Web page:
The property owners of the dilapidated Long Island City building that is legally covered with graffiti art as part of an organization called 5 Pointz says the new residential complex will retain some of its street art past.
The land takes up the block between Davis and Crain streets with frontage on Jackson Avenue. The brick building on Jackson Avenue houses a bar and a nonprofit, and the air conditioners upstairs and people in and out of front doors suggest multiple apartments. The large yellow building covered with 5 Pointz’s art houses a couple food cart and T-shirt manufacturers. The place is grimy, with rats scurrying through hallways and holes in the concrete.
Co-owner David Wolkoff is asking for a zoning change to allow 1,000 residential units, all rentals, in the structures’ places.
Plans call for two towers — one with 41 stories, the other 47 stories — which will be connected on the fifth floor with an outdoor esplanade.
Designs show an indoor pool, 10,000-square-foot gym, a meeting and party room, an art gallery and a 200-spot parking garage.
On Crain Street, Wolkoff envisions the main entrance to the lobby with a courtyard and a 50-by-200-foot mural — an homage to 5 Pointz’s artistic history.
“The artists are getting angry at me,” Wolkoff said. “But we have allowed them to do this. Other owners would immediately wipe out graffiti, but we like it and find it attractive.”
On Jackson Avenue there would be two stories of retail space, 50,000 square feet in total. As pedestrians turn the corner and walk down Davis Street, windows will be interspersed with “art walls” for graffiti art. Inside, the blueprints show space for four studios where artists can work and display pieces.
“We want some transition,” Wolkoff said. “The neighborhood has PS 1 and the graffiti art on the new building will be a nice tie in to the building.”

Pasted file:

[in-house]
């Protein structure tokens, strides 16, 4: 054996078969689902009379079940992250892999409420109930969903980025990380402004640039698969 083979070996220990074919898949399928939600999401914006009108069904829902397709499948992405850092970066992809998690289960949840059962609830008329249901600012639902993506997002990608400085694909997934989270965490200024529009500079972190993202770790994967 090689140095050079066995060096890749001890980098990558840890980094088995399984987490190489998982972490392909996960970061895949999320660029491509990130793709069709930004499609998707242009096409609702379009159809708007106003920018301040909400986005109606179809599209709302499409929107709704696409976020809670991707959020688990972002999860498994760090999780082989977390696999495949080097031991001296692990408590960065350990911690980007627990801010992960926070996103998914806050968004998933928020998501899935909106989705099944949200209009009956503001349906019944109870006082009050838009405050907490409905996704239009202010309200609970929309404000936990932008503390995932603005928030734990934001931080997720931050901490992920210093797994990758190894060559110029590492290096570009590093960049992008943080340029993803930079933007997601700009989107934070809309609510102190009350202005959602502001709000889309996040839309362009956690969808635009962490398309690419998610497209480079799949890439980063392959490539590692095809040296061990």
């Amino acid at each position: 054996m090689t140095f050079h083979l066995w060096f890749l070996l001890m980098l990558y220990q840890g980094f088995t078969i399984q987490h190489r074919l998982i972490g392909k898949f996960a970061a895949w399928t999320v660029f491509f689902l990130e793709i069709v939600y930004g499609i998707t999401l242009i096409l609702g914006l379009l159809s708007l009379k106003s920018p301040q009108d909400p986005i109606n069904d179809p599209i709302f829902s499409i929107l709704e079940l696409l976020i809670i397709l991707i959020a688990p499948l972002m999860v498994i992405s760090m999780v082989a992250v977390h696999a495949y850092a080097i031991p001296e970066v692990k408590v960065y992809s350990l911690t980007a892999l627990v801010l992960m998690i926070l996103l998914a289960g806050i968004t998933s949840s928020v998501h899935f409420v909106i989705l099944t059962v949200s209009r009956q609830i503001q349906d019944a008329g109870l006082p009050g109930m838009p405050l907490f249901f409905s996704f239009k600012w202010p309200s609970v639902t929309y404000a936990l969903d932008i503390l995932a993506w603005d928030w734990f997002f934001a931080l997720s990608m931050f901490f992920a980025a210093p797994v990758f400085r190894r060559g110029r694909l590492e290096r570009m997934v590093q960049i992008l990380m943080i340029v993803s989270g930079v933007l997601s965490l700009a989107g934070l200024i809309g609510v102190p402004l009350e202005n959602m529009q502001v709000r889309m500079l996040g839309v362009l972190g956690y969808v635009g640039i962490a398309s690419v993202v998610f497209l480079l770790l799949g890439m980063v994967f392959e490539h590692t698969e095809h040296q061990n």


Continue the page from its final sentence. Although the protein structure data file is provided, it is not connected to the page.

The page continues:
Separating the Sunnyside Yards from the building Wolkoff envisions a 20,000-square-foot public park with tables, lighting, a water feature and a vegetation wall peppered with more art walls to block the open space from the yards.
Wolkoff said he had reached out to the CEO of 5 Pointz, Jonathan Cohen, about possibly contributing to the new look of the towers.
“As of now I’m doing 5 Pointz,” Cohen said. “After 5 Pointz, I don’t know.”
Cohen said he’s thankful for the opportunity to run the program that not only displays graffiti, but hosts breakdancing and beatboxing; however, the planned demolition of the building has been stressful.
The project has been talked about for years and each time an article comes out with plans, Cohen receives about 50 emails from concerned artists.
“Until I see it I’m just going to focus on the summer program,” Cohen said. “When he’s ready to do it, just do it.”
The development application, which includes the zoning request, according to a Department of City Planning spokesman, was certified on March 22, which starts the Uniform Land Use Review Process.
The about seven-month process will include public comment starting with a yet-to-be scheduled meeting in May.
The Community Board 2 Land Use Committee met with Wolkoff two weeks ago.
“While as development goes it has many worthwhile features, I would prefer if the best minds in the private and public sector were focused on small artisan manufacturing and the arts,” committee member Kenny Greenberg said. “We seem to keep negating the side of the equation that is the production of real and tangible goods. We also keep pushing out the very people who have made the neighborhood attractive.We are doing very little to support whatever small business remains or to improve the existing infrastructure.”